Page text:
The dimple 4 in the venous tube 1 is formed by similar means, i.e., a preformed tool is inserted into the venous tube 1, whereby external pressure on the tube will cause a dimple of a size permitted by the internal tool to form. The front portion of the dimple tool is narrow and semi-cylindrical and fits inside the intermediate region 5 of the venous tube 1. The rear portion of this tool has a wider diameter, and a 45-degree slope between the front and rear portions. Thus, when the dimple tool is inserted through the needle portion 3 of the venous tube, it will fit snugly inside the venous tube 1. The dimple tool also has a cavity at the slanted edge between the forward and rear portions. The size of this cavity determines the size of the dimple 4 to be formed. The venous tube 1 with the inserted dimple tool is placed on a horizontal surface with a groove of radius equal to one-half of the diameter of the large portion of the tube. The tube is placed with the flat portion of the intermediate region 5 facing upwards. Force is then applied by tapping a hardened steel pin with a rounded end against the slanted edge between the needle portion 3 and the intermediate region 5 of the venous tube. After formation of the dimple 4, the tool is removed.
At this time, the coupling ends 6, 12 of the two tubes are bent by hand into the desired "Y" shaped position. In order to have the bend occur at the transition between the narrow intermediate regions 5, 11 and the wider couplings ends 6, 12 and not along the intermediate regions 5, 11 where the venous and arterial tubes adjoin, the following bending procedure is used. The tube is placed in a fixture whose bottom portion has a groove and a rounded grooved corner. The top fixture is also grooved. The groove in both portions of the fixture is of a sufficient radius to hold the tube securely when the fixture is clamped in a vise. The coupling end 6, 12 of the tube extends over the rounded end of the fixture and is not held by the fixture. The coupling end 6, 12 is then bent by hand around the rounded grooved corner of the bottom portion of the fixture.
After the bending operation, the two tubes 1, 7 are cleaned by ultrasonic means. The point 2 of the needle portion 3 of the venous tube can be made by cutting one end of the venous tube (having a wide diameter section on both sides of the intermediate region 5) at such an angle that the point 2 extends from the straight edge of the tube. The preferred distance between the venous tube outflow cannula aperature 30 and the arterial tube intake cannula aperture 9 is 1.1 inches, and a suitable range is between 1.0 and 1.2 inches. After the point 2 is cut, the venous tube 1 is ultrasonically cleaned again.
The two tubes forming the single needle are held together by the following means. First, medical grade adhesive silicone is applied to the flat edge of the intermediate region 11 of the arterial tube 7. The adhesive is applied to the arterial tube 7, rather than the venous tube 1, to prevent accidential blockage of the intake openings 9, 10. The silicone adhesive also serves as a seal, to prevent blood from seeping out of the vein between the two tubes 1, 7. By means of this seal and the pressure of the surrounding flesh tissue, all blood leaving the fistula 20 is transported through the arterial tube 7 without loss. The two tubes 1, 7 are then brought into contact along the intermediate regions 5,11 in such a manner that the end of the curved flap 8 fits into the dimple 4. Second, a cylindrical stainless steel sleeve 13 with a "Y" shaped flared end is slid with the flared end first, over the front of the venous tube 1 and then around both tubes 1, 7 to the point where the two tubes diverge to form the "Y" shape. This step accomplishes a function in addition to holding the two tubes firmly together. As the metal sleeves 13 is pushed back around the two tubes, it picks up the excess silicone adhesive some of which is applied to the end of the sleeve and the rest discarded. With the sleeve 13 in place, the adhesive is given a curing time of at least 24 hours. Third, a sleeve of Tygon tubing 14 is slid over the front of the venous tube 1 and over the stainless steel sleeve 13. This step is facilitated by applying "Tygon Bond" (a ketone solvent) to the inside of the Tygon tubing. Finally, two sections of Tygon tubing 15, 16 are slid over the coupling ends 6, 12 of the arterial and venous tubes respectively, again faclitated by applying "Tygon Bond" to the inside of the Tygon tubing. These two supply end Tygon tubes 15, 16 abut against each other and the Tygon sleeve 14. These areas of intersection are then coated with "Tygon Bond", which chemically reacts with the Tygon tubing so that the three sections of tubing 14, 15, 16 become bonded together. At this time a section of Tygon tubing 17, 18 is cemented by means of "Tygon Bond" to the two supply end Tygon tubes 15, 16 respectively.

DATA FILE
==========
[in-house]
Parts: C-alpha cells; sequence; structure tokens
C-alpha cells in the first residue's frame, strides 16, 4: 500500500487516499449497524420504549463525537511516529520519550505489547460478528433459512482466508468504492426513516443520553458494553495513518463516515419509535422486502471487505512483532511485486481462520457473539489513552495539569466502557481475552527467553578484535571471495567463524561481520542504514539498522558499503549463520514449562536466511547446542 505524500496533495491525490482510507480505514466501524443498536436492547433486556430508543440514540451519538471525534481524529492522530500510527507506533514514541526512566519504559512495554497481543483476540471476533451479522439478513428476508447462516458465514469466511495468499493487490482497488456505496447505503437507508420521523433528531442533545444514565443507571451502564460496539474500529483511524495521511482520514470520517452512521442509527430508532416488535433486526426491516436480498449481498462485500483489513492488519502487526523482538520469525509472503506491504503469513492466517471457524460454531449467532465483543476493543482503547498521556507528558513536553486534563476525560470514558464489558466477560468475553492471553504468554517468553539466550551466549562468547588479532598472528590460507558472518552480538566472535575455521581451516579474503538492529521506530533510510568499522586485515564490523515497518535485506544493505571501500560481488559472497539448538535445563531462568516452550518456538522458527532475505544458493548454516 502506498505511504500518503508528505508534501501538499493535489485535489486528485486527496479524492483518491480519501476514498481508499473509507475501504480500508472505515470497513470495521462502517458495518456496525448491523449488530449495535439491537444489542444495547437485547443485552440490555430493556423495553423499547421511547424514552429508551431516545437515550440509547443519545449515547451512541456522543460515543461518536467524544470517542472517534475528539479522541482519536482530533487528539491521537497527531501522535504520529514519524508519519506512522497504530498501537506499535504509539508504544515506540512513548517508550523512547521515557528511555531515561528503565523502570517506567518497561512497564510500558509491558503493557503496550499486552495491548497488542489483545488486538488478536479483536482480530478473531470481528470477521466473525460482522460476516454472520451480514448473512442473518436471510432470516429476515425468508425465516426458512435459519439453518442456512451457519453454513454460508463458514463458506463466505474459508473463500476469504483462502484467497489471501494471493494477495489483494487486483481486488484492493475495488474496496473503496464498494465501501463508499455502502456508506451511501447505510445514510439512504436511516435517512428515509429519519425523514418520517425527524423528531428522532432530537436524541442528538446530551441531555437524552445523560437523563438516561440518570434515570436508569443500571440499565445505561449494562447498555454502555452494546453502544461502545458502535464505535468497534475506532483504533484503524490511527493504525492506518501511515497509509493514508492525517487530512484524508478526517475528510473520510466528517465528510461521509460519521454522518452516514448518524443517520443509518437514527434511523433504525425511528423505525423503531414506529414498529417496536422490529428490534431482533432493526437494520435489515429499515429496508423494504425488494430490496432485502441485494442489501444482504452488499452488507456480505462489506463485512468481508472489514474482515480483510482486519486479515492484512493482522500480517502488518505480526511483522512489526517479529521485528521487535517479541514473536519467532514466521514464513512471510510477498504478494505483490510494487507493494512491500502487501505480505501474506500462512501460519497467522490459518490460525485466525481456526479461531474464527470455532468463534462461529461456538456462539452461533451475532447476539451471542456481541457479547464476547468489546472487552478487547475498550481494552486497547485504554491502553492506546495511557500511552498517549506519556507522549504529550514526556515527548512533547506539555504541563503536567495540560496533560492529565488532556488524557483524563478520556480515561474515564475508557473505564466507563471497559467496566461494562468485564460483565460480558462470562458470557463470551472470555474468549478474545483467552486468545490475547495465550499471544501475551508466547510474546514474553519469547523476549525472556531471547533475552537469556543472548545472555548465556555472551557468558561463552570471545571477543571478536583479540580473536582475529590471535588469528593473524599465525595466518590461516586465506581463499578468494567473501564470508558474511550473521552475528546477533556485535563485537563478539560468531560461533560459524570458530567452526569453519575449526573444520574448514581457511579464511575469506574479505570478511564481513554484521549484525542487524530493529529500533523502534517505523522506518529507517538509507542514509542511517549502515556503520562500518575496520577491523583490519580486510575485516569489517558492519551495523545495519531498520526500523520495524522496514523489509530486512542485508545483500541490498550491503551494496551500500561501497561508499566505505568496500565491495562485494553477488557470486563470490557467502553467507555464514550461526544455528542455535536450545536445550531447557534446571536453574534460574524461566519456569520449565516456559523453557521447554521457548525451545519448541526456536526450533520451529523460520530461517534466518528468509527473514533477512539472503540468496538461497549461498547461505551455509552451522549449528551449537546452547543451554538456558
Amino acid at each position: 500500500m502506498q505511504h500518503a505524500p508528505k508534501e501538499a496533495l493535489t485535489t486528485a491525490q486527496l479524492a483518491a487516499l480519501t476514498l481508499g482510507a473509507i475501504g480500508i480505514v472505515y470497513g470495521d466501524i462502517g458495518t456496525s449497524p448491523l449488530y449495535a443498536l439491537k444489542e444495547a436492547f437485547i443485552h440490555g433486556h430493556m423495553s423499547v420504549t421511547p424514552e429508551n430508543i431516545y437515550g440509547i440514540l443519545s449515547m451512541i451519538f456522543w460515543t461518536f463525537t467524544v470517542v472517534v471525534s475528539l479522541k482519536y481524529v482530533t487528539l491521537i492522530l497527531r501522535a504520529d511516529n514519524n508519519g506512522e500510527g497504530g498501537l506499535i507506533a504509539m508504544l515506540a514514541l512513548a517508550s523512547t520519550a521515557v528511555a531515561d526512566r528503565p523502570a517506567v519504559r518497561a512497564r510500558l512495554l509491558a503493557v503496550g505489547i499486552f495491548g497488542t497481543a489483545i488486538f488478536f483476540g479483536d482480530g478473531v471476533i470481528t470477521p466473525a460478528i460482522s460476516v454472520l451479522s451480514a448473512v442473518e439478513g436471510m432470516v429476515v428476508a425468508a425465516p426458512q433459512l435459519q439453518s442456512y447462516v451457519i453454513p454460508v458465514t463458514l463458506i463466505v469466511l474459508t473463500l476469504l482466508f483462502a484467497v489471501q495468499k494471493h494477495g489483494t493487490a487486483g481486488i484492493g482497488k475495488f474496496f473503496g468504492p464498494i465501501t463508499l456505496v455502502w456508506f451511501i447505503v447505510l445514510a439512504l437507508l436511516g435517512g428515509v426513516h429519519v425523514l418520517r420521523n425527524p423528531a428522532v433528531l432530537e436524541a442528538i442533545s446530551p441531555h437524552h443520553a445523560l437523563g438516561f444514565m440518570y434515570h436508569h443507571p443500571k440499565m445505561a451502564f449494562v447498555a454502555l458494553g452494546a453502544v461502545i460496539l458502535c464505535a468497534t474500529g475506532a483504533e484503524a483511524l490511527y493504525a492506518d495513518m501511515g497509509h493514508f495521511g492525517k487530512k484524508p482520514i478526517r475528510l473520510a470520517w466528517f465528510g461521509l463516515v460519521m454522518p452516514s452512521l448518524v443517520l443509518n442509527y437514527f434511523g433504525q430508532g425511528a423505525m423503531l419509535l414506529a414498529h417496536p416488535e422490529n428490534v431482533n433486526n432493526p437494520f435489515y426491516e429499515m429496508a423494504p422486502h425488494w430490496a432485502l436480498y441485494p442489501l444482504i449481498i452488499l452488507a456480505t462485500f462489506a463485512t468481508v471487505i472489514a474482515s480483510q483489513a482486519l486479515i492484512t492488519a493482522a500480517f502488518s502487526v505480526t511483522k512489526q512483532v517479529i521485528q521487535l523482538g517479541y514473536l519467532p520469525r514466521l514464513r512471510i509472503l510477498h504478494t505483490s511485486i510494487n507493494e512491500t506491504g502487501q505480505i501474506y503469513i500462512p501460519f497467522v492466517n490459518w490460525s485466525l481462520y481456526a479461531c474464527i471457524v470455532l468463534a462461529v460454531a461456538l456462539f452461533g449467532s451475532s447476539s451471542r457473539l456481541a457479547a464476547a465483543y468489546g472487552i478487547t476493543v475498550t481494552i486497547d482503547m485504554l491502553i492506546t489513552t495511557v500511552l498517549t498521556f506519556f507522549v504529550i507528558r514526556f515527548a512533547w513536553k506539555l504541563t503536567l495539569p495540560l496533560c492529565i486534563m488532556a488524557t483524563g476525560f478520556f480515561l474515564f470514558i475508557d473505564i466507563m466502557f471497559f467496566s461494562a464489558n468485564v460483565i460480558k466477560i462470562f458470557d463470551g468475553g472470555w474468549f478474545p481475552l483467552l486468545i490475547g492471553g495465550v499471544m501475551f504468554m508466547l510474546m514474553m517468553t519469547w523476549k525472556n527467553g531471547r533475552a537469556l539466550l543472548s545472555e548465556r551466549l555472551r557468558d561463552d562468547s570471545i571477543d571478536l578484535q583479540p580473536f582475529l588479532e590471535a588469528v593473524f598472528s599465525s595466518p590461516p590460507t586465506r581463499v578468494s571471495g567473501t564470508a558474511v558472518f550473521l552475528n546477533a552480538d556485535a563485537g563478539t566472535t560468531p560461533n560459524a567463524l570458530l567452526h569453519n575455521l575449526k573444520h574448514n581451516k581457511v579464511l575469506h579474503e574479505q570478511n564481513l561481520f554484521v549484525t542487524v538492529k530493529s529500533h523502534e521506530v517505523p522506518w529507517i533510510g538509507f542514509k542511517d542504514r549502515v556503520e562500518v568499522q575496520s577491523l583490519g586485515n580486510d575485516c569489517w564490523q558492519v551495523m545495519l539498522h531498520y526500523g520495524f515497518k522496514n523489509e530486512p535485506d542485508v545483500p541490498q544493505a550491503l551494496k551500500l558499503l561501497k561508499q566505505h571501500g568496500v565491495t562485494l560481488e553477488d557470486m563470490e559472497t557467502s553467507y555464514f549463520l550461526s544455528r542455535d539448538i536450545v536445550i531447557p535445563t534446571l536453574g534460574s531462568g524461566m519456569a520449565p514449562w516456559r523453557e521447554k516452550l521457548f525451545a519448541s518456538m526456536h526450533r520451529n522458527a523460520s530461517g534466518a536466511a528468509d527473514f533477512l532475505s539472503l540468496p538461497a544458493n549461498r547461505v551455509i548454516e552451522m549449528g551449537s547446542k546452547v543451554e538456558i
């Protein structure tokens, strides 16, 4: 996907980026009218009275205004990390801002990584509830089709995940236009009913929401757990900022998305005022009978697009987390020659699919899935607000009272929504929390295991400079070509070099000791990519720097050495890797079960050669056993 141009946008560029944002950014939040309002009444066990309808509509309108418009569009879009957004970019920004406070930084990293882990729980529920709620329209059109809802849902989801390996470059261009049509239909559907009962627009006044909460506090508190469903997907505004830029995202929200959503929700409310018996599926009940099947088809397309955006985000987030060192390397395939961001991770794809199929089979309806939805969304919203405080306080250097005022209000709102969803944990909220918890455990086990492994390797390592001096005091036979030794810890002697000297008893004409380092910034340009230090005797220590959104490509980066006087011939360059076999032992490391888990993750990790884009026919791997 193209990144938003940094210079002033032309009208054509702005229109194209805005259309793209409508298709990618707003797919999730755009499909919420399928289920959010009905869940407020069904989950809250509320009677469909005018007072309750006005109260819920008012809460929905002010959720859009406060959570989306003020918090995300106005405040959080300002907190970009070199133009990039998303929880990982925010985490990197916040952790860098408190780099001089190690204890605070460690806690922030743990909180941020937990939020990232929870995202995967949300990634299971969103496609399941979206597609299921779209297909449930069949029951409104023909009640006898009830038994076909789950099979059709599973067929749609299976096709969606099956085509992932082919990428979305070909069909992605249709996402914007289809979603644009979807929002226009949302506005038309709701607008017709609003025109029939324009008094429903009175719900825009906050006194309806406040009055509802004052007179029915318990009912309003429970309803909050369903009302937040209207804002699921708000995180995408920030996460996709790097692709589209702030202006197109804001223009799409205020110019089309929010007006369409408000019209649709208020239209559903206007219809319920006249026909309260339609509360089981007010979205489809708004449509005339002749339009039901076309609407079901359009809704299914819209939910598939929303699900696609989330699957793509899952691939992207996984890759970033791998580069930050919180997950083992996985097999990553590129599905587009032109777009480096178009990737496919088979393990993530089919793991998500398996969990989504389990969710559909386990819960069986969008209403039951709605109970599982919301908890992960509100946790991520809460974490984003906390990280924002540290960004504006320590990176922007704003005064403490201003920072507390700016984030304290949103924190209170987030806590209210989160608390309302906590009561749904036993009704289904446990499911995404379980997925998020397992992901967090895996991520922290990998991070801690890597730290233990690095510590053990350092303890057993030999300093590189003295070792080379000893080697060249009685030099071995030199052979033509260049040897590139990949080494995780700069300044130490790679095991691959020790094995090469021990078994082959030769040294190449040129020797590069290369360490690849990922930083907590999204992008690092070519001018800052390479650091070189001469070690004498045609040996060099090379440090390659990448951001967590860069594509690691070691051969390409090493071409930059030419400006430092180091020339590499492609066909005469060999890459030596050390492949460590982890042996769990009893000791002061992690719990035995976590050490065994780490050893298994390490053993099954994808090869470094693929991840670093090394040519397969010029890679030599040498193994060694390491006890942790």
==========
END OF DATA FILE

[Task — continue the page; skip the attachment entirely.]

Referring to FIGS. 8 and 9, therein is shown a preferred embodiment of the cannula of the present invention. The dual flow cannula 124 comprises a leader tube 101 and a follower tube 201 so arranged to provide two separate and distinct passageways for the treatment of blood with only a single venipuncture.